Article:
Wednesday, July 26, 2006

DMCA and Copyright affects Design Decisions

I've just been asked for a design recommendation. The problem: with an education/repository product a user can link to an external image. If the site is a secure site, and the image comes from a normal unsecured site, then IE will present a message warning that secured and unsecured items are mixed. Users can select this message so that it doesn't repeat. So far, one would think there is no problem - all the software (even IE) works as designed.

However, the client feels that this is not user friendly and wants to ensure that the message does not appear. While I am sympathetic, complaining about the way IE works is a little like complaining about the weather - we may be sympathetic, but doing anything about it involves building expensive structures.

One option considered, and quickly dismissed, was to hobble the editor so that images from non-secure sites could not be displayed. This is not acceptable for an educational community where resources may be found anywhere.

The major alternative was to set the editor up to copy the image automatically from the originating site onto the educational site so it is published from a secure server. I didn't like this option either, but the clarity of definition only fell into place when I watched Episode 17 of cranky geeks. Professor Larry Lessig, Stanford Law School, discussed the legality of external links to images versus taking a copy of the image.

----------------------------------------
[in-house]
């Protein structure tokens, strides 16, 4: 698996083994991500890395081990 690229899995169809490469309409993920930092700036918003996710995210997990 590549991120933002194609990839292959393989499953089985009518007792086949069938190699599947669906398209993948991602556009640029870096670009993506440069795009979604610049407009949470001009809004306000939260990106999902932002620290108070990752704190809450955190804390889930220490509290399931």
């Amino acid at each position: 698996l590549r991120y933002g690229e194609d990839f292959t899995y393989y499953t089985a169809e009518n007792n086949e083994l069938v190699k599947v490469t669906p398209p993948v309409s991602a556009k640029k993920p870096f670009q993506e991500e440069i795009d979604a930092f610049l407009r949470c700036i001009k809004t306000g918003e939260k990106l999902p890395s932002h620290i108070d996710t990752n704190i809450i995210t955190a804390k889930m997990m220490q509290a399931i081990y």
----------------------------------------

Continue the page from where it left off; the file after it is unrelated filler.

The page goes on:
The summary is that, (in the absence of explicit permission) while the law may be murky about the legality of linking to an image on another site even with attribution, taking a copy and putting it on your own site without permission is clearly on the wrong side of the law. Therefore, setting up an editor to automatically copy an image from any target site (therefore bypassing checks for permission) will create sites that will almost certainly infringe the rights of others. The user of such a system, and possibly the developers, will have difficulty framing a defence.

The unconsidered option is education. If users must belong to a secure server, they need to understand the reasons, and the likely occurences. The oldest rule of software design is to use software as it is designed, and not to artificially constrain it, when a litte user education may be a lot less complex.

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